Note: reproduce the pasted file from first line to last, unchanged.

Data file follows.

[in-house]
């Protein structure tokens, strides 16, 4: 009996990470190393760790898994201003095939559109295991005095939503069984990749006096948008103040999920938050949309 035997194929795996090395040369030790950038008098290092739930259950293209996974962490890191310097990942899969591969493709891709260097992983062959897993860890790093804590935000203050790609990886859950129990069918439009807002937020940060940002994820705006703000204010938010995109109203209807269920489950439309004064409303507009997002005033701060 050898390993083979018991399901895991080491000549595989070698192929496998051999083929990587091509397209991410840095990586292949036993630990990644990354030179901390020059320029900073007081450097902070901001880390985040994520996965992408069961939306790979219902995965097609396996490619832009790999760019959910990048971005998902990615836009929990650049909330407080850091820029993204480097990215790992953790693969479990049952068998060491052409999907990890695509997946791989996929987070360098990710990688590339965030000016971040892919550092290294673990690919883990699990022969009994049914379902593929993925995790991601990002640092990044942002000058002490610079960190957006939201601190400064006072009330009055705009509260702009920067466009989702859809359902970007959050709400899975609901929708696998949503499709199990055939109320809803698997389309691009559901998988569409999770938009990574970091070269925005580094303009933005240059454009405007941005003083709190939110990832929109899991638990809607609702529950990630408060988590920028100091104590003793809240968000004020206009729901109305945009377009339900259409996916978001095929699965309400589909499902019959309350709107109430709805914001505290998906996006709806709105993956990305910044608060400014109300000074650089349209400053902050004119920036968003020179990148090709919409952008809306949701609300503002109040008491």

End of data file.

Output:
[in-house]
């Protein structure tokens, strides 16, 4: 009996990470190393760790898994201003095939559109295991005095939503069984990749006096948008103040999920938050949309 035997194929795996090395040369030790950038008098290092739930259950293209996974962490890191310097990942899969591969493709891709260097992983062959897993860890790093804590935000203050790609990886859950129990069918439009807002937020940060940002994820705006703000204010938010995109109203209807269920489950439309004064409303507009997002005033701060 050898390993083979018991399901895991080491000549595989070698192929496998051999083929990587091509397209991410840095990586292949036993630990990644990354030179901390020059320029900073007081450097902070901001880390985040994520996965992408069961939306790979219902995965097609396996490619832009790999760019959910990048971005998902990615836009929990650049909330407080850091820029993204480097990215790992953790693969479990049952068998060491052409999907990890695509997946791989996929987070360098990710990688590339965030000016971040892919550092290294673990690919883990699990022969009994049914379902593929993925995790991601990002640092990044942002000058002490610079960190957006939201601190400064006072009330009055705009509260702009920067466009989702859809359902970007959050709400899975609901929708696998949503499709199990055939109320809803698997389309691009559901998988569409999770938009990574970091070269925005580094303009933005240059454009405007941005003083709190939110990832929109899991638990809607609702529950990630408060988590920028100091104590003793809240968000004020206009729901109305945009377009339900259409996916978001095929699965309400589909499902019959309350709107109430709805914001505290998906996006709806709105993956990305910044608060400014109300000074650089349209400053902050004119920036968003020179990148090709919409952008809306949701609300503002109040008491």